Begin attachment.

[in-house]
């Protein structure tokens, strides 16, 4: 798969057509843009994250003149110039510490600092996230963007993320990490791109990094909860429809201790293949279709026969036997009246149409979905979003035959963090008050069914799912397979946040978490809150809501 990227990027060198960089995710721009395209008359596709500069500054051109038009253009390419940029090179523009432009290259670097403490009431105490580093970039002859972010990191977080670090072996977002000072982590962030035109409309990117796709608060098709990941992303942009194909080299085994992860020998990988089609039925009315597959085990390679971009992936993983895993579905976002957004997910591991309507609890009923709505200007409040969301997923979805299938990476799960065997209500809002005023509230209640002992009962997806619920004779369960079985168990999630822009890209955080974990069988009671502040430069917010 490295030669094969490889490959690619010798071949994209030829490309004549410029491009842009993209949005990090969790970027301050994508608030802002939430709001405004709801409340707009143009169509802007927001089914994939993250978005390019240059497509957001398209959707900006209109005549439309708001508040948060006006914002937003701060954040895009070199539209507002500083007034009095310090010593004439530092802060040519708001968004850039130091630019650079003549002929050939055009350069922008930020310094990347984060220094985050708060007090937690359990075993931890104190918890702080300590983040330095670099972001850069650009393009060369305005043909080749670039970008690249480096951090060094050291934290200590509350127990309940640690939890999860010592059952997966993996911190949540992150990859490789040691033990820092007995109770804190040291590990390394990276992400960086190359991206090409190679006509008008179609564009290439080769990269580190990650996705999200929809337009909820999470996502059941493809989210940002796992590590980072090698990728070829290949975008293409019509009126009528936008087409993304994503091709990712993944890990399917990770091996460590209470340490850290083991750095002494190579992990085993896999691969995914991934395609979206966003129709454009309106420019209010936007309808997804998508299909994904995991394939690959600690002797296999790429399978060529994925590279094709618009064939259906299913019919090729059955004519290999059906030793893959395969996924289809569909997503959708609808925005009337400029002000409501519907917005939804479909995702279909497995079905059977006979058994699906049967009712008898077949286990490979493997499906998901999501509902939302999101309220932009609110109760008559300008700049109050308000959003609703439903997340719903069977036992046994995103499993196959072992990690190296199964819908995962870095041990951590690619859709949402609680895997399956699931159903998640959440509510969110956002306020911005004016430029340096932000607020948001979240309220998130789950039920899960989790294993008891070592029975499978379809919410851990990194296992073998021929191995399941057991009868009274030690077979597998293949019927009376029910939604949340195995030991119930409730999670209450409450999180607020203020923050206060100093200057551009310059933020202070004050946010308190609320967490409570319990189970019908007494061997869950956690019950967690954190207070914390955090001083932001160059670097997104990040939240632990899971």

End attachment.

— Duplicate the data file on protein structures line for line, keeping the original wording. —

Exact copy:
[in-house]
């Protein structure tokens, strides 16, 4: 798969057509843009994250003149110039510490600092996230963007993320990490791109990094909860429809201790293949279709026969036997009246149409979905979003035959963090008050069914799912397979946040978490809150809501 990227990027060198960089995710721009395209008359596709500069500054051109038009253009390419940029090179523009432009290259670097403490009431105490580093970039002859972010990191977080670090072996977002000072982590962030035109409309990117796709608060098709990941992303942009194909080299085994992860020998990988089609039925009315597959085990390679971009992936993983895993579905976002957004997910591991309507609890009923709505200007409040969301997923979805299938990476799960065997209500809002005023509230209640002992009962997806619920004779369960079985168990999630822009890209955080974990069988009671502040430069917010 490295030669094969490889490959690619010798071949994209030829490309004549410029491009842009993209949005990090969790970027301050994508608030802002939430709001405004709801409340707009143009169509802007927001089914994939993250978005390019240059497509957001398209959707900006209109005549439309708001508040948060006006914002937003701060954040895009070199539209507002500083007034009095310090010593004439530092802060040519708001968004850039130091630019650079003549002929050939055009350069922008930020310094990347984060220094985050708060007090937690359990075993931890104190918890702080300590983040330095670099972001850069650009393009060369305005043909080749670039970008690249480096951090060094050291934290200590509350127990309940640690939890999860010592059952997966993996911190949540992150990859490789040691033990820092007995109770804190040291590990390394990276992400960086190359991206090409190679006509008008179609564009290439080769990269580190990650996705999200929809337009909820999470996502059941493809989210940002796992590590980072090698990728070829290949975008293409019509009126009528936008087409993304994503091709990712993944890990399917990770091996460590209470340490850290083991750095002494190579992990085993896999691969995914991934395609979206966003129709454009309106420019209010936007309808997804998508299909994904995991394939690959600690002797296999790429399978060529994925590279094709618009064939259906299913019919090729059955004519290999059906030793893959395969996924289809569909997503959708609808925005009337400029002000409501519907917005939804479909995702279909497995079905059977006979058994699906049967009712008898077949286990490979493997499906998901999501509902939302999101309220932009609110109760008559300008700049109050308000959003609703439903997340719903069977036992046994995103499993196959072992990690190296199964819908995962870095041990951590690619859709949402609680895997399956699931159903998640959440509510969110956002306020911005004016430029340096932000607020948001979240309220998130789950039920899960989790294993008891070592029975499978379809919410851990990194296992073998021929191995399941057991009868009274030690077979597998293949019927009376029910939604949340195995030991119930409730999670209450409450999180607020203020923050206060100093200057551009310059933020202070004050946010308190609320967490409570319990189970019908007494061997869950956690019950967690954190207070914390955090001083932001160059670097997104990040939240632990899971």